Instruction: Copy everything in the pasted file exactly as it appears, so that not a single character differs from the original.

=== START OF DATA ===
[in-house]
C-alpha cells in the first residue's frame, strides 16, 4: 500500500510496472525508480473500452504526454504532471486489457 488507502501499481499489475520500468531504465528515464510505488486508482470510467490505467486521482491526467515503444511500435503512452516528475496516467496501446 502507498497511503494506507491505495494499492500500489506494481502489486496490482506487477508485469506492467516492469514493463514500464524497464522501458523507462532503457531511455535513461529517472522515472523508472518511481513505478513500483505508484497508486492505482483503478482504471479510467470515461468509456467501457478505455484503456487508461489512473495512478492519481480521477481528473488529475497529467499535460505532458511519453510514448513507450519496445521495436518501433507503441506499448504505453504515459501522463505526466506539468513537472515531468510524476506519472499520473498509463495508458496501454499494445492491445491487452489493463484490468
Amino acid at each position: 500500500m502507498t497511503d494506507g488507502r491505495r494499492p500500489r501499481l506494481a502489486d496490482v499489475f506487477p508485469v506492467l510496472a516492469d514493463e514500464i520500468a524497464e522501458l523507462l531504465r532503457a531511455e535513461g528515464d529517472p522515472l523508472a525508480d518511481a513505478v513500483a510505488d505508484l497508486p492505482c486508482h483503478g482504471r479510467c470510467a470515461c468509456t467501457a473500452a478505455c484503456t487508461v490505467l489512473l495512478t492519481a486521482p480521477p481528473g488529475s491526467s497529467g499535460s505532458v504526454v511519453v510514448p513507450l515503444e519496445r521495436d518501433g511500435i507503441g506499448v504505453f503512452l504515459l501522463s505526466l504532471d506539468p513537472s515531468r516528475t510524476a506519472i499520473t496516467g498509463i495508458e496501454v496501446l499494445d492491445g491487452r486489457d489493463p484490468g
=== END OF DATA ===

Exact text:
[in-house]
C-alpha cells in the first residue's frame, strides 16, 4: 500500500510496472525508480473500452504526454504532471486489457 488507502501499481499489475520500468531504465528515464510505488486508482470510467490505467486521482491526467515503444511500435503512452516528475496516467496501446 502507498497511503494506507491505495494499492500500489506494481502489486496490482506487477508485469506492467516492469514493463514500464524497464522501458523507462532503457531511455535513461529517472522515472523508472518511481513505478513500483505508484497508486492505482483503478482504471479510467470515461468509456467501457478505455484503456487508461489512473495512478492519481480521477481528473488529475497529467499535460505532458511519453510514448513507450519496445521495436518501433507503441506499448504505453504515459501522463505526466506539468513537472515531468510524476506519472499520473498509463495508458496501454499494445492491445491487452489493463484490468
Amino acid at each position: 500500500m502507498t497511503d494506507g488507502r491505495r494499492p500500489r501499481l506494481a502489486d496490482v499489475f506487477p508485469v506492467l510496472a516492469d514493463e514500464i520500468a524497464e522501458l523507462l531504465r532503457a531511455e535513461g528515464d529517472p522515472l523508472a525508480d518511481a513505478v513500483a510505488d505508484l497508486p492505482c486508482h483503478g482504471r479510467c470510467a470515461c468509456t467501457a473500452a478505455c484503456t487508461v490505467l489512473l495512478t492519481a486521482p480521477p481528473g488529475s491526467s497529467g499535460s505532458v504526454v511519453v510514448p513507450l515503444e519496445r521495436d518501433g511500435i507503441g506499448v504505453f503512452l504515459l501522463s505526466l504532471d506539468p513537472s515531468r516528475t510524476a506519472i499520473t496516467g498509463i495508458e496501454v496501446l499494445d492491445g491487452r486489457d489493463p484490468g